In its political form, positive freedom has often been thought of as necessarily achieved through a collectivity. Perhaps the clearest case is that of Rousseau’s theory of freedom, according to which individual freedom is achieved through participation in the process whereby one’s community exercises collective control over its own affairs in accordance with the general will. Put in the simplest terms, one might say that a democratic society is a free society because it is a self-determined society, and that a member of that society is free to the extent that he or she participates in its democratic process.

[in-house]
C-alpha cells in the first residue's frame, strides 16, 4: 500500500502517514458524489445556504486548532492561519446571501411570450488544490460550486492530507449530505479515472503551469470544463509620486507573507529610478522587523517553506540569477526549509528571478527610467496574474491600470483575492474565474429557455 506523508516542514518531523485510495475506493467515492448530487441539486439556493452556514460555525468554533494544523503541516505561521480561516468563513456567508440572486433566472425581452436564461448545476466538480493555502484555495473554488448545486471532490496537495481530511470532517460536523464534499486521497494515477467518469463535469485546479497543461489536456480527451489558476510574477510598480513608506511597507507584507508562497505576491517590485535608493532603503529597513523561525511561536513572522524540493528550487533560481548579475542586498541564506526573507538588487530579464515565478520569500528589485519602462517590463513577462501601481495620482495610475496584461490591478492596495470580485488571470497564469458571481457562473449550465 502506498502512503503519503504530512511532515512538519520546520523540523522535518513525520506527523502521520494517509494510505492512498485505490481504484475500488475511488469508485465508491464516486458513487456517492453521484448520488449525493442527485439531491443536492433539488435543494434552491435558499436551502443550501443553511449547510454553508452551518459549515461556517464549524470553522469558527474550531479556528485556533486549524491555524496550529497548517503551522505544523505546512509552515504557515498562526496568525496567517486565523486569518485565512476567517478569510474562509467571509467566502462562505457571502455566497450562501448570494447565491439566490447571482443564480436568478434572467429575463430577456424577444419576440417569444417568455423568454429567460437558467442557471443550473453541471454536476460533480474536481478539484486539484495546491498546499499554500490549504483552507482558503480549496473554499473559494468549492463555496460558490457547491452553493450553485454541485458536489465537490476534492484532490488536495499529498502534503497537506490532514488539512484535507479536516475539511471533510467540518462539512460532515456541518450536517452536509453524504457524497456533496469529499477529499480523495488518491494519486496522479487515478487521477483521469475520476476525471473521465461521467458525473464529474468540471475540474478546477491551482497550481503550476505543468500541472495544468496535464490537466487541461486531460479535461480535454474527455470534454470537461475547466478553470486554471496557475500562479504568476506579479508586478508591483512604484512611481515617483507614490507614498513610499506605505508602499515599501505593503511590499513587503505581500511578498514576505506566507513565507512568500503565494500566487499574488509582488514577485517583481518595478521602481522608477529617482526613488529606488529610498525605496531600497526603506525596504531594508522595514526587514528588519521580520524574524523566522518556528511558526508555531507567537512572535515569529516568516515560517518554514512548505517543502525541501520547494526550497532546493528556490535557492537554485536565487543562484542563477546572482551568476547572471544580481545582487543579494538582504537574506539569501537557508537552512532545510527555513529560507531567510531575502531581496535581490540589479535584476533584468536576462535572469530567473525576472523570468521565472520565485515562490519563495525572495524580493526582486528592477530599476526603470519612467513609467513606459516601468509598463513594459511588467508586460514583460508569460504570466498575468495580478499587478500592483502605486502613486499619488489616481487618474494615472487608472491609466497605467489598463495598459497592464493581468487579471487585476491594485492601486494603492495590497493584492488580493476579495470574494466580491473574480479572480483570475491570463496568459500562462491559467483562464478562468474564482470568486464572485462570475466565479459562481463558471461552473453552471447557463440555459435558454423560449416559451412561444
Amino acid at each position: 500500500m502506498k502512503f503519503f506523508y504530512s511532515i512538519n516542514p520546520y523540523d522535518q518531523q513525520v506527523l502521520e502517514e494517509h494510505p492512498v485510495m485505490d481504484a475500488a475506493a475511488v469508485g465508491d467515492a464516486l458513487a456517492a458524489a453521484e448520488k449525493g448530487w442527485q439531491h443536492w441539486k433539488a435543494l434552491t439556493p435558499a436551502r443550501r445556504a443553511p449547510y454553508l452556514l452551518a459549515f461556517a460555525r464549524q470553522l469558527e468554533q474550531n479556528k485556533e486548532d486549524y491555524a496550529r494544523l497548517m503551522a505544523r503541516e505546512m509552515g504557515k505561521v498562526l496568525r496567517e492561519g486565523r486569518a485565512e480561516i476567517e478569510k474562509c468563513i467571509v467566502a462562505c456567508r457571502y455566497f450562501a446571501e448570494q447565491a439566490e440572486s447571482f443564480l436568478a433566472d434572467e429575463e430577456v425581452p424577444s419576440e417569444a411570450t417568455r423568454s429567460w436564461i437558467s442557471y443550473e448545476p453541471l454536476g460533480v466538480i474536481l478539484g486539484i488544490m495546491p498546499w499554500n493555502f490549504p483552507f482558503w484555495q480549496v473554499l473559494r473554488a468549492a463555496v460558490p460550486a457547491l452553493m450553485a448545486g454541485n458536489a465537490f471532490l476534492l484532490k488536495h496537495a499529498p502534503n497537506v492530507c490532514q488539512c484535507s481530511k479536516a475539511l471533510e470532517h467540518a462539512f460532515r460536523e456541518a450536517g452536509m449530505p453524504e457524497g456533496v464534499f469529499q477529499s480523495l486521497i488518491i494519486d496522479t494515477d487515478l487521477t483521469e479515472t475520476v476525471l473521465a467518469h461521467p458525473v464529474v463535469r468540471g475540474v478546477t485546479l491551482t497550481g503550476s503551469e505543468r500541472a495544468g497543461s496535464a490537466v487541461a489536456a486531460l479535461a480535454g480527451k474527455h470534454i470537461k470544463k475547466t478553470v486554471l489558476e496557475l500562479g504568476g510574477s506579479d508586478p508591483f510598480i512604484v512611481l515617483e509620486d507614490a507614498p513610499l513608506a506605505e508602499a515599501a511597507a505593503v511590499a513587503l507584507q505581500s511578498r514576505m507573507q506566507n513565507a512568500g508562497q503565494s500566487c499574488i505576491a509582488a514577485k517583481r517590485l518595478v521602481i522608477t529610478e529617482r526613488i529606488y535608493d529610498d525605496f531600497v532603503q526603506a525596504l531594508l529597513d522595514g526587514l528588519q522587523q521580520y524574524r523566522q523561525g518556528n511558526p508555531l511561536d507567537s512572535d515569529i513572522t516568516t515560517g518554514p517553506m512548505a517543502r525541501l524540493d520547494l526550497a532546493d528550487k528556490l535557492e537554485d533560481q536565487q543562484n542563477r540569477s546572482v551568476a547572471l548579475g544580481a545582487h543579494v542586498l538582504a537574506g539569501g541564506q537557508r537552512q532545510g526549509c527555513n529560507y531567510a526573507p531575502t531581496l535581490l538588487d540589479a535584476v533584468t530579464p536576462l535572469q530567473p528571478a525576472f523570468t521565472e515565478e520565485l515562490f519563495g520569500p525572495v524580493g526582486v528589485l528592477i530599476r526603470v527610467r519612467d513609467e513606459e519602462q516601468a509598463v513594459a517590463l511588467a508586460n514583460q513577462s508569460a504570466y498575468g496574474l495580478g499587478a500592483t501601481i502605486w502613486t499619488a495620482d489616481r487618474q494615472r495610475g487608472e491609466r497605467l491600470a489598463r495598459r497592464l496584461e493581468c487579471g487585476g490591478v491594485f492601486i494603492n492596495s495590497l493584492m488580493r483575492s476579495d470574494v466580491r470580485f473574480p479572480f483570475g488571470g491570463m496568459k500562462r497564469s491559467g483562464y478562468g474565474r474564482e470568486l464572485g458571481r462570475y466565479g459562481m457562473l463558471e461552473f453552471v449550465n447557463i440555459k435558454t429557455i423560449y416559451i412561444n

For liberals, on the other hand, Rousseau’s idea of freedom carries with it a danger of authoritarianism. Consider the fate of a permanent and oppressed minority. Because the members of this minority participate in a democratic process characterised by majority rule, they might be said to be free on the grounds that they are members of a society exercising self-control over its own affairs. But they are oppressed, and so are surely unfree. Moreover, it is not necessary to see a society as democratic in order to see it as ‘self-controlled’; one might instead adopt an organic conception of society, according to which the collectivity is to be thought of as a living organism, and one might believe that this organism will only act rationally, will only be in control of itself, when its various parts are brought into line with some rational plan devised by its wise governors (who, to extend the metaphor, might be thought of as the organism’s brain). In this case, even the majority might be oppressed in the name of liberty.